Riley wore blue contact lenses and bleached his hair—which he worked with gel and a blow-dryer and a flatiron some mornings into Sonic the Hedgehog spikes so stiff you could prick your finger on them, and sometimes into a wispy side-swooped bob with long bangs—and he was black. But this wasn’t any kind of self-hatred thing. He’d read The Bluest Eye and Invisible Man in school and even picked up Disgruntled at a book fair, and yes, they were good and there was some resonance in those books for him, but this story isn’t about race or “the shame of being alive” or any of those things. He was not self-hating; he was even listening to Drake—though you can make it Fetty Wap if his appreciation for trap music changes something for you, because all that’s relevant here is that he wasn’t against the music of “his people” or anything like that—as he walked down Figueroa with his earbuds pushed in just far enough so as not to feel itchy.

I don’t want to say too much about plot here, because I want you to read the story for yourselves. If I say that it loops around issues of race, will that drive you away? As I said, I want you to read the story, and if that previous sentence drives you away, I want you to read it even more. If I say it deals with issues of race, does that diminish the story? I think so, actually, because what it’s about, among other things, is perception. The way two Black men perceive each other, the way geeks perceives each other, and how that shifts across racial lines, self-hatred and respectability politics and all the rest of the absurd weight that gets loaded up on black shoulders while white geeks are able to throw on a wig and some makeup or maybe a squirrel tail or maybe a Rick and Morty shirt and head out to the convention center, how men and women perceive each other, how white authority figures view anybody Black. It does this through references to Rurouni Kenshin, Cowboy Bebop, Naruto, X-Men, and general ’90s nostalgia. I would argue that it points out the ways the larger geek community failed its black and brown members. It acknowledges racism within the cosplay community, and then loops around again to interrogate itself without ever letting the true perpetrators of violence off the hook. But it does all of this without ever becoming heavy-handed, or labored in any way. The political interrogation of the story is necessary. The meta deconstruction of the narrative is necessary. And it’s still a gorgeous read, and a fascinating way to open a collection of literary fiction. I love that Thompson-Spires allows herself to lean into fandom and trusts her readers to get the references, and uses geek references that people might find silly to make vital points about our society.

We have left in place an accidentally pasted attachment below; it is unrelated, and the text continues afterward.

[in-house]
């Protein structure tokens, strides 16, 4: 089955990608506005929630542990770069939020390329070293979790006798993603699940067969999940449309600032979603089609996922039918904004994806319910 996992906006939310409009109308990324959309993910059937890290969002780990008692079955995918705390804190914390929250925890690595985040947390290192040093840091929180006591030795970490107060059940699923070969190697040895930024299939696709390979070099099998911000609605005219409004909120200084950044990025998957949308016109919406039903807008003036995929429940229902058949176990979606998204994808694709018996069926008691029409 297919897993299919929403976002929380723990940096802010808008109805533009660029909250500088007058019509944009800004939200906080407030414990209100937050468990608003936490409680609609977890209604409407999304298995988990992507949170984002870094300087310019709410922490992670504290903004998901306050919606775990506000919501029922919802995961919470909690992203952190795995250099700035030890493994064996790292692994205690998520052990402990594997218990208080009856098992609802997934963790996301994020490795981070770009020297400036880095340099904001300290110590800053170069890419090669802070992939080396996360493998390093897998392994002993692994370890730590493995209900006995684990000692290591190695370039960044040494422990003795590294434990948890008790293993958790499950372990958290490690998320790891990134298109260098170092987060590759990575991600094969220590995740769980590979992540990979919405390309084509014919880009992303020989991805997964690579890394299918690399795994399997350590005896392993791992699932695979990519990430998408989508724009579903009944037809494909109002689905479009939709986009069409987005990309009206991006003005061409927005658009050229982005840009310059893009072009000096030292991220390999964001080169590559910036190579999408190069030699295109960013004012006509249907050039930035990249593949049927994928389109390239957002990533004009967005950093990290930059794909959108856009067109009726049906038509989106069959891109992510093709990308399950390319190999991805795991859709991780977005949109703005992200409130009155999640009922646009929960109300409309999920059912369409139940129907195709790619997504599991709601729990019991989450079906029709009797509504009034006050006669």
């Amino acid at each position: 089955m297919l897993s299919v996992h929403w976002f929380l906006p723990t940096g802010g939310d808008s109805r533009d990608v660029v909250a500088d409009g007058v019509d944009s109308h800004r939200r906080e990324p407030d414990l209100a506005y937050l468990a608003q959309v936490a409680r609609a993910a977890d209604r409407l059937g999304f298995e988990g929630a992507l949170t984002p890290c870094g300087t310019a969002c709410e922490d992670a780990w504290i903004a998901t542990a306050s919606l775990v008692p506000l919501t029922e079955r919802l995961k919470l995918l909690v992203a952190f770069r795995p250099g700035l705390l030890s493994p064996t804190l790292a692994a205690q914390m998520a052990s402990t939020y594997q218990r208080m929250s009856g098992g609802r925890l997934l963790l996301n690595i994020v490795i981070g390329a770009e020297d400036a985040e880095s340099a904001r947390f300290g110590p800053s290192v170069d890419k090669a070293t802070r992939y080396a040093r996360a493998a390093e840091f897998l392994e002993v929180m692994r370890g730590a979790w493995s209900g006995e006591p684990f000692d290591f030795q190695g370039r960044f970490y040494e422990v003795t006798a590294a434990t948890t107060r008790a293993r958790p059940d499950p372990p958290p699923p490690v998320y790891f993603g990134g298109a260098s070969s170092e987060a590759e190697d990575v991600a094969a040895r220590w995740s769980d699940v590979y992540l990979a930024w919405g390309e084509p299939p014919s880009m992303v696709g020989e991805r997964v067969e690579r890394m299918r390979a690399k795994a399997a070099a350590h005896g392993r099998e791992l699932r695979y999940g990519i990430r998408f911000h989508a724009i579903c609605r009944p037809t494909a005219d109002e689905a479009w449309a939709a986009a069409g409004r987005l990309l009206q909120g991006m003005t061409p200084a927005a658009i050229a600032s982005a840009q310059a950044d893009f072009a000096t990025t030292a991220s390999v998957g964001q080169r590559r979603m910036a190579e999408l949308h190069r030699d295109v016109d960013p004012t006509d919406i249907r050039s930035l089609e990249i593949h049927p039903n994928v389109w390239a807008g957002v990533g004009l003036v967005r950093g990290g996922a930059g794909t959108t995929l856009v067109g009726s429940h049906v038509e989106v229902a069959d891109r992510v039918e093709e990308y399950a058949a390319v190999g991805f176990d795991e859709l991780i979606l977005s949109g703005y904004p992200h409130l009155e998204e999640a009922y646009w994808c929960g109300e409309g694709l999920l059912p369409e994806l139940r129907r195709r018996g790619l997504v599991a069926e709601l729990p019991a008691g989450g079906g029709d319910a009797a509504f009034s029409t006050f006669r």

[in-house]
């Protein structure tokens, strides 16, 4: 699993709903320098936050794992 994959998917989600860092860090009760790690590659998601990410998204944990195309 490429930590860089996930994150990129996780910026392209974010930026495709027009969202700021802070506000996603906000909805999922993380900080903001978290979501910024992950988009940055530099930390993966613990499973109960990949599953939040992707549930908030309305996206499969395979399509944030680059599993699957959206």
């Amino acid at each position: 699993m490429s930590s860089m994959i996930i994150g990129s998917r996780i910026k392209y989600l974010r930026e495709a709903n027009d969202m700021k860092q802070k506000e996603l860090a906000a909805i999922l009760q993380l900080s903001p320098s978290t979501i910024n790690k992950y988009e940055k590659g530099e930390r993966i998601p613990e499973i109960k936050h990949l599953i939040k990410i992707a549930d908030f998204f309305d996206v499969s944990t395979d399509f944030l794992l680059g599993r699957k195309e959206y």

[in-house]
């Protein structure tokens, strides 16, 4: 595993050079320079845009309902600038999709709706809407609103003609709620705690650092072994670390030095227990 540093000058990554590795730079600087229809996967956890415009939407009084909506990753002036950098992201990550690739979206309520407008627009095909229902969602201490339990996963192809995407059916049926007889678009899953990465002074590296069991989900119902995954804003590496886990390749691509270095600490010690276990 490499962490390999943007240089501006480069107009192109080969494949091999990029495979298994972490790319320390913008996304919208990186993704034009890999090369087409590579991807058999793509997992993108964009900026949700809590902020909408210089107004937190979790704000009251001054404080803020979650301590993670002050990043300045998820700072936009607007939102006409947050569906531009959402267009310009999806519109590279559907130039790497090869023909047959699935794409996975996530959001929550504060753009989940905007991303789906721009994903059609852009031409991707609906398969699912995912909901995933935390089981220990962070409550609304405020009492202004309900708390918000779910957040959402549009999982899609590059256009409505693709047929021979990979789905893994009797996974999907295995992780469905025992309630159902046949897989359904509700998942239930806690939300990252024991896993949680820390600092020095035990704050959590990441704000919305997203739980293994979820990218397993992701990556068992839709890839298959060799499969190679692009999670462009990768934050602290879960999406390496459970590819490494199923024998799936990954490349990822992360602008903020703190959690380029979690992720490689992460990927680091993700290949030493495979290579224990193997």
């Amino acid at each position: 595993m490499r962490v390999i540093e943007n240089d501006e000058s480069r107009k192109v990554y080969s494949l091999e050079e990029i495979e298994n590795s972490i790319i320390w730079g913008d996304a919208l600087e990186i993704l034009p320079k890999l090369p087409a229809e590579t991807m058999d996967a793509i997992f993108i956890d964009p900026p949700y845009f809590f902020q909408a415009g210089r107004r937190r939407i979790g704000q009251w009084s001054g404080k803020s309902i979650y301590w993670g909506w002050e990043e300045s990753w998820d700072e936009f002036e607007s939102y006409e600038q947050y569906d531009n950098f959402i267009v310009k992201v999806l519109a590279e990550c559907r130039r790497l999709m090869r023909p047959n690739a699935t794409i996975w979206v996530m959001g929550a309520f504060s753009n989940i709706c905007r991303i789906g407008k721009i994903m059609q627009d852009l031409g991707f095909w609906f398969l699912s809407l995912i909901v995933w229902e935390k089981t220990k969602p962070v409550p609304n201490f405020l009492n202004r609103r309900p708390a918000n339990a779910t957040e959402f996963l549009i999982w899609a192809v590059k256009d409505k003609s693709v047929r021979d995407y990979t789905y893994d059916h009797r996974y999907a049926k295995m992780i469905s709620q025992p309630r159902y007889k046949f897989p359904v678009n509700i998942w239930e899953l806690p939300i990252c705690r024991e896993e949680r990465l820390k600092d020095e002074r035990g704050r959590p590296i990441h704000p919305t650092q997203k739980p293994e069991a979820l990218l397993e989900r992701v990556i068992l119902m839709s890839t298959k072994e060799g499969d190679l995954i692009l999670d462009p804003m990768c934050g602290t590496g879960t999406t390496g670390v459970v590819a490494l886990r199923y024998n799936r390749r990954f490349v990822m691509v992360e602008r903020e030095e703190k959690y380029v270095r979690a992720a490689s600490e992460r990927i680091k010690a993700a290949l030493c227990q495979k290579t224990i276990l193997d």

OK! I hope this cavalcade of reading recommendations carries you through the first bit of autumn, and I also hope that you’ll tell me about your own favorite collections in the comments!

Leah Schnelbach knows that as soon as this TBR Stack is defeated, another shall rise in its place. Come celebrate brevity with her on Twitter!